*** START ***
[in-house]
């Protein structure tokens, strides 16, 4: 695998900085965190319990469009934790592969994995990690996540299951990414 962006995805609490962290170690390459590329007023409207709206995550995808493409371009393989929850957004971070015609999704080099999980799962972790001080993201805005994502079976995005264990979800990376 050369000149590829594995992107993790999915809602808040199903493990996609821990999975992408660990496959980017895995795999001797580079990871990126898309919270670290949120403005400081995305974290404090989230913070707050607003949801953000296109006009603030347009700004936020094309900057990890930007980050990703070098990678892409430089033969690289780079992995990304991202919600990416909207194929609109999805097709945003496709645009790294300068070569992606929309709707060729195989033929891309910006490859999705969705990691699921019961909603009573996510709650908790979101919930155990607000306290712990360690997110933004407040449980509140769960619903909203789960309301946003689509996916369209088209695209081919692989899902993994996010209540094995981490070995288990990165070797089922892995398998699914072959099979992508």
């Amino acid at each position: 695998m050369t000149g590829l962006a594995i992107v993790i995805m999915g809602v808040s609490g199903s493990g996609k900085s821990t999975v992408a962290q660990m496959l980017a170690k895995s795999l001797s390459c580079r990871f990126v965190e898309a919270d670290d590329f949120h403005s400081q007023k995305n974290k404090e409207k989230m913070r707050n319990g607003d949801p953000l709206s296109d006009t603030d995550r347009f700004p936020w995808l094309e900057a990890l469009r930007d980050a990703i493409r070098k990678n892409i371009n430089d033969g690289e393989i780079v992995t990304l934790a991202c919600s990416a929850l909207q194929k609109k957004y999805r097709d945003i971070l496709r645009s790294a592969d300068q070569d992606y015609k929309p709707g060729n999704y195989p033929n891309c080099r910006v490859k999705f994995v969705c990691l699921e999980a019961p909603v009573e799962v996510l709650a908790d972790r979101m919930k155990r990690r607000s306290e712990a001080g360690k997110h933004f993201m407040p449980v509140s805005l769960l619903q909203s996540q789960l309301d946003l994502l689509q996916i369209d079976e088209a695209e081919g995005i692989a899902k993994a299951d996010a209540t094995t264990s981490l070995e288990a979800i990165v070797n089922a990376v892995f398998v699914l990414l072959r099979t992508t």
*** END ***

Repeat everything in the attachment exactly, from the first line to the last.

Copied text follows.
[in-house]
């Protein structure tokens, strides 16, 4: 695998900085965190319990469009934790592969994995990690996540299951990414 962006995805609490962290170690390459590329007023409207709206995550995808493409371009393989929850957004971070015609999704080099999980799962972790001080993201805005994502079976995005264990979800990376 050369000149590829594995992107993790999915809602808040199903493990996609821990999975992408660990496959980017895995795999001797580079990871990126898309919270670290949120403005400081995305974290404090989230913070707050607003949801953000296109006009603030347009700004936020094309900057990890930007980050990703070098990678892409430089033969690289780079992995990304991202919600990416909207194929609109999805097709945003496709645009790294300068070569992606929309709707060729195989033929891309910006490859999705969705990691699921019961909603009573996510709650908790979101919930155990607000306290712990360690997110933004407040449980509140769960619903909203789960309301946003689509996916369209088209695209081919692989899902993994996010209540094995981490070995288990990165070797089922892995398998699914072959099979992508």
């Amino acid at each position: 695998m050369t000149g590829l962006a594995i992107v993790i995805m999915g809602v808040s609490g199903s493990g996609k900085s821990t999975v992408a962290q660990m496959l980017a170690k895995s795999l001797s390459c580079r990871f990126v965190e898309a919270d670290d590329f949120h403005s400081q007023k995305n974290k404090e409207k989230m913070r707050n319990g607003d949801p953000l709206s296109d006009t603030d995550r347009f700004p936020w995808l094309e900057a990890l469009r930007d980050a990703i493409r070098k990678n892409i371009n430089d033969g690289e393989i780079v992995t990304l934790a991202c919600s990416a929850l909207q194929k609109k957004y999805r097709d945003i971070l496709r645009s790294a592969d300068q070569d992606y015609k929309p709707g060729n999704y195989p033929n891309c080099r910006v490859k999705f994995v969705c990691l699921e999980a019961p909603v009573e799962v996510l709650a908790d972790r979101m919930k155990r990690r607000s306290e712990a001080g360690k997110h933004f993201m407040p449980v509140s805005l769960l619903q909203s996540q789960l309301d946003l994502l689509q996916i369209d079976e088209a695209e081919g995005i692989a899902k993994a299951d996010a209540t094995t264990s981490l070995e288990a979800i990165v070797n089922a990376v892995f398998v699914l990414l072959r099979t992508t």